The same analytics software that will segment your organic from your paid search traffic will probably also track your SEO leads to conversion. This of course depends heavily on your business model, but the general idea is that decent analytics can give you a notion of value for your SEO traffic. At Yahoo!, our internal systems track SEO referrals in-session to a variety of revenue events. In some cases the various pieces of this data chain are disjointed, so it’s by no means perfect, but it does allow all properties to track SEO referrals, and in many cases we can track those referrals to direct revenue dollars. I have also written about different valuation models which, when applied to SEO traffic, can help attach real value to organic search referrals.

Create meaningful reports

I’ve also written in some depth about quantifying SEO opportunity, in the context of making a business case for SEO. Here I will only add that the same principles apply ongoing to SEO. In fact, once you’ve been tracking SEO data for a year, comparing performance year-over-year will help you make your case for continued SEO work. Since things change so rapidly in SEO, one suggestion I always make in reporting on these ‘long-term’ results is to build out your performance graphs on a timeline and then plot out real events that have taken place—site re-launch, shifts in the market or competitive space, outbreaks of swine flu – it will help you explain otherwise mysterious shifts in your SEO metrics, as well as impress your management.

The advanced track

So once you have the basics covered, you’ll be able to report out on SEO referrals, value and opportunity. So what’s next? We’re spending some effort trying to understand how the evolving nature of search is affecting our data. For example, of the referrals we’re seeing from organic search, which are coming from web search, image search, video search and so on. We’re calling this vertical search reporting. Also, we’re building out opportunity reports on a fairly regular basis and pushing them out to management periodically as a regular reminder of what’s still on the table as far as SEO value. Finally, we’re trying to combine some of the metrics we have to make more subtle decisions.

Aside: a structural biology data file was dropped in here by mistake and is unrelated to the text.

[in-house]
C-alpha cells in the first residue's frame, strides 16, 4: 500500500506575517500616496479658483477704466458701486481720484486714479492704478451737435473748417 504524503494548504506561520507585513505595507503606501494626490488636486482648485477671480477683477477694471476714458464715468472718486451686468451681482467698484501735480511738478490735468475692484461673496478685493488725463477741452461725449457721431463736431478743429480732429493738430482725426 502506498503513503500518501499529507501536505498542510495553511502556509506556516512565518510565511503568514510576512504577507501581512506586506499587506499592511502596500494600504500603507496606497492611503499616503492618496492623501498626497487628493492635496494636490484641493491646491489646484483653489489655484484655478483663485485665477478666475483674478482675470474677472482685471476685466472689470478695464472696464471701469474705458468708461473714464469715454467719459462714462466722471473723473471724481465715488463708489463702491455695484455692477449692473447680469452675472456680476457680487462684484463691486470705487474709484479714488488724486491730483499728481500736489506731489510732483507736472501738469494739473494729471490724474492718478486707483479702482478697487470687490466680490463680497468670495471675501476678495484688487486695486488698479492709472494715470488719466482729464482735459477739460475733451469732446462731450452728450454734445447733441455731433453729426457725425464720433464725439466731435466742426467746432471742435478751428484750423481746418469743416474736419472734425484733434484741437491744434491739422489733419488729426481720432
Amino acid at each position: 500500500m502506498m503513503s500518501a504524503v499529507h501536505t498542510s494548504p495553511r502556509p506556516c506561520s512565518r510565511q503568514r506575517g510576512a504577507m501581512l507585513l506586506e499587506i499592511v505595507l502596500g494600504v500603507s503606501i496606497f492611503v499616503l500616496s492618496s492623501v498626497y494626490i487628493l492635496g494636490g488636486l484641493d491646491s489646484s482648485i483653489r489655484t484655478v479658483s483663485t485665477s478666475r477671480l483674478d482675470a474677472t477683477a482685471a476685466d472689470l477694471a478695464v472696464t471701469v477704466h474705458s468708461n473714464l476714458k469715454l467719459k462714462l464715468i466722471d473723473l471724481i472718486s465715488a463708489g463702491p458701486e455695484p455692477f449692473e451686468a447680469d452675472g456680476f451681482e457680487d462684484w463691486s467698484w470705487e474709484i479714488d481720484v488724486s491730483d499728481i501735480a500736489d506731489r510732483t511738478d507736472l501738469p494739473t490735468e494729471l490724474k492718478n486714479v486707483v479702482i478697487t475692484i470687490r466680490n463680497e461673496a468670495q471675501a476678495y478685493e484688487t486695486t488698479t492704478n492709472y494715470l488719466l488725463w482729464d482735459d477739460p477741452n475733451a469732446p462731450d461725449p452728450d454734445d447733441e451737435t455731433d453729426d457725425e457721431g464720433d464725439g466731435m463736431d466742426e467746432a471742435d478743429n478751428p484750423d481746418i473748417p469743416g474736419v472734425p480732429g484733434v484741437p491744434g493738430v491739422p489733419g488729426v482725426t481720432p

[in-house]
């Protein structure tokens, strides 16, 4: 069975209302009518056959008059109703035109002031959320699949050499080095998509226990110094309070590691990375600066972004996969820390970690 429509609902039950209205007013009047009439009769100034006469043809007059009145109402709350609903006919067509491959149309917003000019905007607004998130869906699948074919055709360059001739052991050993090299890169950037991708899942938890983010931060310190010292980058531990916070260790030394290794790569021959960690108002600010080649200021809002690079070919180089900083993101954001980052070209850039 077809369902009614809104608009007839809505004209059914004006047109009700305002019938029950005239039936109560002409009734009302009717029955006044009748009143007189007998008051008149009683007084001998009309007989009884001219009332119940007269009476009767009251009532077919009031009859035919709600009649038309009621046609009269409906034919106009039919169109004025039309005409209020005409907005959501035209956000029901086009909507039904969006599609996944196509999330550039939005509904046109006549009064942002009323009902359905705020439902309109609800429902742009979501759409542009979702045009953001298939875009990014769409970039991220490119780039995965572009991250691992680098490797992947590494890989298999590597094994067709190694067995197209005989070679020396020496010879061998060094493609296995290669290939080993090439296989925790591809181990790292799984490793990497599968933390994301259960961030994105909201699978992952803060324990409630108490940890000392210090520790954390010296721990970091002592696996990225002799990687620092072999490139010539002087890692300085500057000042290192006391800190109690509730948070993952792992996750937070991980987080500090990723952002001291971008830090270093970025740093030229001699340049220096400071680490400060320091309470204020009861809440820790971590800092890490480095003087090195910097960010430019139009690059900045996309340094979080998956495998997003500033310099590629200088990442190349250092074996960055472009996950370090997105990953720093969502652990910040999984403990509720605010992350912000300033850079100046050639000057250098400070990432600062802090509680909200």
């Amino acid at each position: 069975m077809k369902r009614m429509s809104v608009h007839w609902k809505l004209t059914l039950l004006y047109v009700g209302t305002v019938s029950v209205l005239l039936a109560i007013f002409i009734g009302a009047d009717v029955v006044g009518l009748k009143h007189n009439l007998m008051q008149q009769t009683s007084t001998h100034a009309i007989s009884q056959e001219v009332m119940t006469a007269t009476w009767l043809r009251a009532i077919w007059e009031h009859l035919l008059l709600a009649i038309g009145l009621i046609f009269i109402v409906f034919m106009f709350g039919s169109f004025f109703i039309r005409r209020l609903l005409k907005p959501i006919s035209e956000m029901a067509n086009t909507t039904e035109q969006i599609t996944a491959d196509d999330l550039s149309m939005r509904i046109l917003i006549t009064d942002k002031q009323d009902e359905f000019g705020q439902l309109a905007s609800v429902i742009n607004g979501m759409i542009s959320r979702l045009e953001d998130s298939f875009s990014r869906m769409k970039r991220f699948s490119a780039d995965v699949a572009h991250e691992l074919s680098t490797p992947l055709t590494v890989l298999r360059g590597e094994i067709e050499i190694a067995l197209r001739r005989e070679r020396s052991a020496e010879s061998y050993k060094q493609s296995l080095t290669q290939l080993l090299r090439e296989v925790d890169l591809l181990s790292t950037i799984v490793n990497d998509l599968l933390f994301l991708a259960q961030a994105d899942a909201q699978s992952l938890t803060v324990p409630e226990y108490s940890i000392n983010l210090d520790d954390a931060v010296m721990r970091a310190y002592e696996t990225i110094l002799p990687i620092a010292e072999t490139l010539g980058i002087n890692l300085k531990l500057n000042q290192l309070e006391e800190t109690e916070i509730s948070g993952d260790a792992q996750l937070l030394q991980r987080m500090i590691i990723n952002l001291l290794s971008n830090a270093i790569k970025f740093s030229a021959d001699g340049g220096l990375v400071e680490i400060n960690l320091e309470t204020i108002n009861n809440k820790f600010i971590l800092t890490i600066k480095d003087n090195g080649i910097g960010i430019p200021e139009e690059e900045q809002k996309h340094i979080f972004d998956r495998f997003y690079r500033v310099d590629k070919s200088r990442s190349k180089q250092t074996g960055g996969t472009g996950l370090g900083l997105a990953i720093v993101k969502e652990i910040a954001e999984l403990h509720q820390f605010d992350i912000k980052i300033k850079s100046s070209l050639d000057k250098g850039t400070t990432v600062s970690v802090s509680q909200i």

Combining metrics

It’s easy to get mired in all the data, especially at a company like Yahoo!, where the sheer volume of data can be truly overwhelming, but by keeping it simple we can make some useful prioritization decisions.  For example: Search volume is an important component in prioritizing which keywords to go after. You won’t ever be able to get a perfect read on search volume for a given keyword, but there are tools on the market that can give you a general or relative idea of search volume. Rank, when paired with search volume, can help you prioritize keywords and their untapped potential. You’ll need to make some assumptions about clickthrough rates associated with each position. By combining these metrics we can prioritize keyword level optimization efforts. This helps us understand for a given keyword, how much effort we should spend optimizing our site, given the value of the opportunity for that word.

Keep it simple

First things first, remember the basics:

  1. Get an analytics solution in place that can isolate SEO referrals
  2. Attach value to SEO referrals through tracking technologies or valuation models, or both
  3. Find useful ways to leverage the above data to build useful reports for your management
  4. Rinse and Repeat

Opinions expressed in the article are those of the guest author and not necessarily Search Engine Land.

Related Topics: Channel: SEO | Industrial Strength

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About The Author: is Vice President, Marketing at Move, Inc., parent company of Realtor.com and other significant real estate-focused web properties. In this capacity, Roth oversees Paid and Organic Search, Affiliate, Mobile and Social Marketing for the Company. Prior to his arrival at Move, Dave was Sr. Director of Search and Affiliate Marketing at Yahoo!, Inc.

Connect with the author via: Email | Twitter | LinkedIn